You may not be aware that you are suffering from burnout. We have all gone through a traumatic experience dealing with the COVID-19 pandemic. Is it burnout? Is it grief? Or are we all just having a really bad hair day?
Now that you are getting back to your usual routine, you may still feel exhausted and overwhelmed by the simplest of tasks. You might get easily angry or frustrated. Self-awareness about your role is key to recognizing physical symptoms of burnout. It might be due to your role at work, your role at home, or both. Life is not easy. So, let’s look at how to recognize burnout symptoms and what your risk of burnout might be.
What is burnout?
According to Psychology Today, burnout is “a state of emotional, mental, and often physical exhaustion brought on by prolonged or repeated stress. Though it’s most often caused by problems at work, it can also appear in other areas of life, such as parenting, caretaking, or romantic relationships.” You might be burned out as you navigate your life in a post pandemic world.
Have you heard the term, “work-life integration”? That’s when you can combine your personal life with your work life. It becomes a balancing act that mixes up your job and home life in a way that works for you and those around you. For example, you might have a doctor’s appointment in the middle of the day. You may leave work early to go food shopping. You may go into work late due to a parent/teacher conference. Accordingly, you make up the time by working later at night at home or working through lunch the next day. You decide how to integrate work-life. It’s more than balance . . . it’s integration.
Burnout has been happening more lately as employees are working remotely from home, making it hard to draw a line between the two. Therefore, rather than drawing the line, integrate the line, so you have enough time for your personal/family life while you get your job done. As a result, your professional quality of life and job satisfaction are both increased while you mitigate burnout.
4 Symptoms or Signs of Burnout
Exhaustion or fatigue is one of the foremost signals that you might be suffering from burnout, especially when coupled with one or more of the other symptoms that I have listed below. Wanting to sleep all the time is one of the symptoms of depression, but it can also be because of fibromyalgia, diabetes, chronic stress, sleep apnea or a thyroid disorder, just to name a few. However, if you are exhausted, have no energy, or find that normal tasks take longer to finish, you might be burned out.
Dissatisfaction or Apathy with Work
We all have days when we don’t really feel like working, but when that happens every day and becomes the norm, then there is a problem. Feelings of wondering what’s the point, not enjoying the work, or just a general feeling of dissatisfaction with the overall job can indicate that it might be time for a change. Rather than suffer through organizational challenges and a stressful job which has been shown to affect mental health and increase job burnout, you can focus on what is in your power to change.
We have all had a headache in our lives. They can really hurt whether they are from hormones, noise, food sensitivities, posture, or even the glare from a computer screen. However, recognize that burnout at work can cause a tension headache. If you are suffering from bad headaches on a regular basis, it could be because of chronic workplace stress due to your boss, coworkers, job tasks, or dealing with others in the workplace. For job satisfaction, you need to be a good fit for your job, have a trusted supervisor, and be accomplishing your goals. Lack of job satisfaction is a headache in and of itself.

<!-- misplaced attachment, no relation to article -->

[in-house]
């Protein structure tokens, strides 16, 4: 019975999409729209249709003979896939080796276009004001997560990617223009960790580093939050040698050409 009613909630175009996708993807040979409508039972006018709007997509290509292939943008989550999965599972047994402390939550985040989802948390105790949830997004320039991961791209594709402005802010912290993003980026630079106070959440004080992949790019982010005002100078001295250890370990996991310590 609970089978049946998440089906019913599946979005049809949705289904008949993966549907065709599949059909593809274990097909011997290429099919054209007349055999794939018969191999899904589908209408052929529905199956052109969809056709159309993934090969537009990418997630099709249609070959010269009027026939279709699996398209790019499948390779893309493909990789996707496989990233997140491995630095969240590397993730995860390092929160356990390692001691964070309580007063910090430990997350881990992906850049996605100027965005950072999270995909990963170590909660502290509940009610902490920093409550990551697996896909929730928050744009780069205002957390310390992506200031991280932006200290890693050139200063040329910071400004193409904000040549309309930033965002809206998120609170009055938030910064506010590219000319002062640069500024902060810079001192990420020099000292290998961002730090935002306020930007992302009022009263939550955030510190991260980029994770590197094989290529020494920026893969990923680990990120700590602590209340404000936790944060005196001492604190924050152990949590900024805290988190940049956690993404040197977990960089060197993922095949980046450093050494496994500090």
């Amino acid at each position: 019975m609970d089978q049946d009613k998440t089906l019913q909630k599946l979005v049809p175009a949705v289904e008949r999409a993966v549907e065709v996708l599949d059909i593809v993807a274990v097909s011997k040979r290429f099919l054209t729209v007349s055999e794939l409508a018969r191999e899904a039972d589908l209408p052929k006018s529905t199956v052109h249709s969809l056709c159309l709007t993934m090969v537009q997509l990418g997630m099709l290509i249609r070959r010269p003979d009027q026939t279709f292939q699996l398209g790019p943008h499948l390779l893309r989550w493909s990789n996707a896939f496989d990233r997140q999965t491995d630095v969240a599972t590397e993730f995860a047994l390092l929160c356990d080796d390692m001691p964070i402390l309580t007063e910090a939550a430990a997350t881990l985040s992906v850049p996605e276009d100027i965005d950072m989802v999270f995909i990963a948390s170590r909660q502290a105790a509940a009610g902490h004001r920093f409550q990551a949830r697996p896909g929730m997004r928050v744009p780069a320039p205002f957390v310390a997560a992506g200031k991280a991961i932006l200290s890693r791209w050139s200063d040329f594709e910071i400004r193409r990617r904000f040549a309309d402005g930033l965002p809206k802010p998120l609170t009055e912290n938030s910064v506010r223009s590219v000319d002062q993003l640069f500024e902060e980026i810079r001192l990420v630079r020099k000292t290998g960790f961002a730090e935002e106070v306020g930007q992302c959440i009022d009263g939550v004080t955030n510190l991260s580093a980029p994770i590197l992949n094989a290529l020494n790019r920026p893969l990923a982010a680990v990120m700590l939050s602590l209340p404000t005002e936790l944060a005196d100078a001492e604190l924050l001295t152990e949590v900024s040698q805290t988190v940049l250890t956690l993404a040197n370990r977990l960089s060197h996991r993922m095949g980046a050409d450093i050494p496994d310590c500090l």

Not Sleeping or Eating Well
Burnout can cause changes in your sleep patterns and how well you sleep. It can also cause some people to stop eating a healthy diet. If you are burned out, then you may be too exhausted to stand at the stove and cook a healthy meal. Is there a correlation between bringing home fast food and burnout? Probably!
These are the main symptoms of burnout, so if you are having an issue with one or several, you should take a close look to see if burnout is causing your issues. Talking with a therapist can also help. Our next post will help you with ways to recover from burnout.
Barbara is a leading authority and best-selling author on managing burnout, secondary traumatic stress, compassion fatigue, and vicarious trauma. As a nationally recognized keynote speaker, she motivates audiences to build their resilience and create work-life balance. Her programs help leaders and teams manage workplace chronic stressors and get over burnout at work.
Barbara's newest book, "But I Didn't Say Goodbye: Helping Families After a Suicide", is available now on Amazon - https://amzn.to/2FwS6JI
• Three weeks prior to giving birth to triplets, her father died by suicide. Her story was featured in the Emmy award winning documentary, Fatal Mistakes, Families Shattered by Suicide narrated by Mariette Hartley. Many employees are grieving personal loss. She offers programs for leaders on lost productivity and performance while managing grief at work.
• As a sought-after keynote speaker who has presented to over 500 groups since 1991, including corporations, state and national associations and non-profit organizations, Barbara offers work-life balance strategies for leaders to implement right away. With clarity and humor, her speaking engagements are designed to give audiences powerful and practical strategies of work-life balance, wellbeing, and self-care that can be implemented immediately.
• Barbara is a Board-Certified Expert in Traumatic Stress and Diplomate with the American Academy of Experts in Traumatic Stress. She received a Bachelor of Science in psychology and a Master of Arts degree in community health, with a concentration in thanatology, both from Brooklyn College.